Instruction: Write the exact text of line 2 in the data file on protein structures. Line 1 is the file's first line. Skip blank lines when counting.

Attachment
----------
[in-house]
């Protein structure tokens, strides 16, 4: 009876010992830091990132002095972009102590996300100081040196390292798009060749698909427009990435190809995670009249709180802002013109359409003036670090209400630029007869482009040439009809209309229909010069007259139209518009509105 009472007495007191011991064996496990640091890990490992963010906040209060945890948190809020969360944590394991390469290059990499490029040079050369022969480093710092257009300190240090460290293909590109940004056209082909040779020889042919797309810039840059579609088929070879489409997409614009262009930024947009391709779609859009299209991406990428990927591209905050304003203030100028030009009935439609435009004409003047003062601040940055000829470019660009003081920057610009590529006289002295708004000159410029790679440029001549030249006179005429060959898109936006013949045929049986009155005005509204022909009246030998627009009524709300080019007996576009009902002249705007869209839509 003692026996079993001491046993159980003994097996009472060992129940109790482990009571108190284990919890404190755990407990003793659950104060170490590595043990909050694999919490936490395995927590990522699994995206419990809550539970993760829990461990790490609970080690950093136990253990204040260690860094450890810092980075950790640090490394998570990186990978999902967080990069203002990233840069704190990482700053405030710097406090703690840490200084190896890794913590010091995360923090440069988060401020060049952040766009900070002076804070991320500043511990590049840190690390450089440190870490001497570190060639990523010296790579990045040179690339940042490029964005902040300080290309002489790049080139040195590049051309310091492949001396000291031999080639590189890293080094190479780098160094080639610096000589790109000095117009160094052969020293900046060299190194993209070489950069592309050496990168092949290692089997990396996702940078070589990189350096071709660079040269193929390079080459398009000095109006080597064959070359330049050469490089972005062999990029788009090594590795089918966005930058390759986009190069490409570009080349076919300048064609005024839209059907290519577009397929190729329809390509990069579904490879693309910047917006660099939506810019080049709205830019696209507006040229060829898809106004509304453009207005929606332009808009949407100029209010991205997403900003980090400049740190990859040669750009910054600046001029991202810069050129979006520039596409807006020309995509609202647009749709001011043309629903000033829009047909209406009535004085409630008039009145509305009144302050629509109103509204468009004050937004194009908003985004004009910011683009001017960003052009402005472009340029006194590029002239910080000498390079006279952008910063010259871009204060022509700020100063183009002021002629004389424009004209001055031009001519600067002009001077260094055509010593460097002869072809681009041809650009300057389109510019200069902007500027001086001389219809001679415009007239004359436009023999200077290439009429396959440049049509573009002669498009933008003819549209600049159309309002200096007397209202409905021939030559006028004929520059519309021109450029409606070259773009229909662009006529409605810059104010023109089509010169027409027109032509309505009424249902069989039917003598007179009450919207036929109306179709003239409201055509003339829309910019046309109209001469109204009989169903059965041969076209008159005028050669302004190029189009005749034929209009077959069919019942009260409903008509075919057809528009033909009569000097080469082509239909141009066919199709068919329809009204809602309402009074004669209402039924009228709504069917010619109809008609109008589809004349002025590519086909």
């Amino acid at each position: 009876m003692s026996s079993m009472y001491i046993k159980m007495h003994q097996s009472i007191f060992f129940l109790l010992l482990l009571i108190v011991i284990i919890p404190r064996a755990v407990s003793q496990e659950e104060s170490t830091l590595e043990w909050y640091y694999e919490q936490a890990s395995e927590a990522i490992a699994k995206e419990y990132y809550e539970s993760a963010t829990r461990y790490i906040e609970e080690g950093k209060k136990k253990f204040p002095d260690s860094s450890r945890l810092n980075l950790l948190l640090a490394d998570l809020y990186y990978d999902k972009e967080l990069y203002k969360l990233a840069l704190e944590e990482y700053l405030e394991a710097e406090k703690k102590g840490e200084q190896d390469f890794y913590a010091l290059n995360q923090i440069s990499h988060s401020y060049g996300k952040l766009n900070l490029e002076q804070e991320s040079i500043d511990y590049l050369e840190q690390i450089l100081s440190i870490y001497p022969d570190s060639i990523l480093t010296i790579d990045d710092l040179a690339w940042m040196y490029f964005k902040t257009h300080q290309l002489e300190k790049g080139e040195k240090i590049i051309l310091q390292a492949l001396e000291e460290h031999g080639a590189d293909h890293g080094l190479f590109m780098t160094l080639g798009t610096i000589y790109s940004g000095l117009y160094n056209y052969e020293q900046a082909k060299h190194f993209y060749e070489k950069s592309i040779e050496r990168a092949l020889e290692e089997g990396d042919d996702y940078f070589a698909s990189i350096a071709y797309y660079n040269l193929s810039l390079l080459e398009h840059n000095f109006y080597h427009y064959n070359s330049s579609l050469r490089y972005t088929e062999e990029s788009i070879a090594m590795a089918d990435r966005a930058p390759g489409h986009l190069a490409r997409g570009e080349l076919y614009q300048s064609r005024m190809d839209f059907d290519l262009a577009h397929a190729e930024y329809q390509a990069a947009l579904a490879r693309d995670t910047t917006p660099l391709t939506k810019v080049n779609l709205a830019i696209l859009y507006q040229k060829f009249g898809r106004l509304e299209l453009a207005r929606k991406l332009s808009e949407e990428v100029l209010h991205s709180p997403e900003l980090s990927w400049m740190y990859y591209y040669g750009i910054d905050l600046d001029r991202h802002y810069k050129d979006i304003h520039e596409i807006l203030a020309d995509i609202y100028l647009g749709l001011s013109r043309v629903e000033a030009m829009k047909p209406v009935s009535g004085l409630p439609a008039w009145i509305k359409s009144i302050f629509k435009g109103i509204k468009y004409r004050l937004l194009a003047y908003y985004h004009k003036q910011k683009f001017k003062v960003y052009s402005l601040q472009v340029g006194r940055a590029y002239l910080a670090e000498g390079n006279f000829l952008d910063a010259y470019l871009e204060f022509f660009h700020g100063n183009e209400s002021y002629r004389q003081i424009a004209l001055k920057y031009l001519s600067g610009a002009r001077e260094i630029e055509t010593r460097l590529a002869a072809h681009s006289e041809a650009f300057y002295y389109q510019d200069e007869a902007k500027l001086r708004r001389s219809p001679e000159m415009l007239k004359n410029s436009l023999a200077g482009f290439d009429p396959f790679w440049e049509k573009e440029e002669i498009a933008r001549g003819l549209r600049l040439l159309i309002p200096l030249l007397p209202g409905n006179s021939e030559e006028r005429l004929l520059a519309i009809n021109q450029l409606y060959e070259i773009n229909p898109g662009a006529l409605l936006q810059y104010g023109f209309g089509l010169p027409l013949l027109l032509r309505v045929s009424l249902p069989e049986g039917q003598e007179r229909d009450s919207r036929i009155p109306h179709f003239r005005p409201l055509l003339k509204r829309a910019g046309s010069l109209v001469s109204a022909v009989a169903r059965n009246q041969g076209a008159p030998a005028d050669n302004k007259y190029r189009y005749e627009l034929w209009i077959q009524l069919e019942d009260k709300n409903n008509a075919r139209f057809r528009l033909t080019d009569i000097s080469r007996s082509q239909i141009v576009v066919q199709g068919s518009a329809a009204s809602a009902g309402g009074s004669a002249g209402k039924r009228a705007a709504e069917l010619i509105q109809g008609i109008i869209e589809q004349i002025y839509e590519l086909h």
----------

């Protein structure tokens, strides 16, 4: 009876010992830091990132002095972009102590996300100081040196390292798009060749698909427009990435190809995670009249709180802002013109359409003036670090209400630029007869482009040439009809209309229909010069007259139209518009509105 009472007495007191011991064996496990640091890990490992963010906040209060945890948190809020969360944590394991390469290059990499490029040079050369022969480093710092257009300190240090460290293909590109940004056209082909040779020889042919797309810039840059579609088929070879489409997409614009262009930024947009391709779609859009299209991406990428990927591209905050304003203030100028030009009935439609435009004409003047003062601040940055000829470019660009003081920057610009590529006289002295708004000159410029790679440029001549030249006179005429060959898109936006013949045929049986009155005005509204022909009246030998627009009524709300080019007996576009009902002249705007869209839509 003692026996079993001491046993159980003994097996009472060992129940109790482990009571108190284990919890404190755990407990003793659950104060170490590595043990909050694999919490936490395995927590990522699994995206419990809550539970993760829990461990790490609970080690950093136990253990204040260690860094450890810092980075950790640090490394998570990186990978999902967080990069203002990233840069704190990482700053405030710097406090703690840490200084190896890794913590010091995360923090440069988060401020060049952040766009900070002076804070991320500043511990590049840190690390450089440190870490001497570190060639990523010296790579990045040179690339940042490029964005902040300080290309002489790049080139040195590049051309310091492949001396000291031999080639590189890293080094190479780098160094080639610096000589790109000095117009160094052969020293900046060299190194993209070489950069592309050496990168092949290692089997990396996702940078070589990189350096071709660079040269193929390079080459398009000095109006080597064959070359330049050469490089972005062999990029788009090594590795089918966005930058390759986009190069490409570009080349076919300048064609005024839209059907290519577009397929190729329809390509990069579904490879693309910047917006660099939506810019080049709205830019696209507006040229060829898809106004509304453009207005929606332009808009949407100029209010991205997403900003980090400049740190990859040669750009910054600046001029991202810069050129979006520039596409807006020309995509609202647009749709001011043309629903000033829009047909209406009535004085409630008039009145509305009144302050629509109103509204468009004050937004194009908003985004004009910011683009001017960003052009402005472009340029006194590029002239910080000498390079006279952008910063010259871009204060022509700020100063183009002021002629004389424009004209001055031009001519600067002009001077260094055509010593460097002869072809681009041809650009300057389109510019200069902007500027001086001389219809001679415009007239004359436009023999200077290439009429396959440049049509573009002669498009933008003819549209600049159309309002200096007397209202409905021939030559006028004929520059519309021109450029409606070259773009229909662009006529409605810059104010023109089509010169027409027109032509309505009424249902069989039917003598007179009450919207036929109306179709003239409201055509003339829309910019046309109209001469109204009989169903059965041969076209008159005028050669302004190029189009005749034929209009077959069919019942009260409903008509075919057809528009033909009569000097080469082509239909141009066919199709068919329809009204809602309402009074004669209402039924009228709504069917010619109809008609109008589809004349002025590519086909």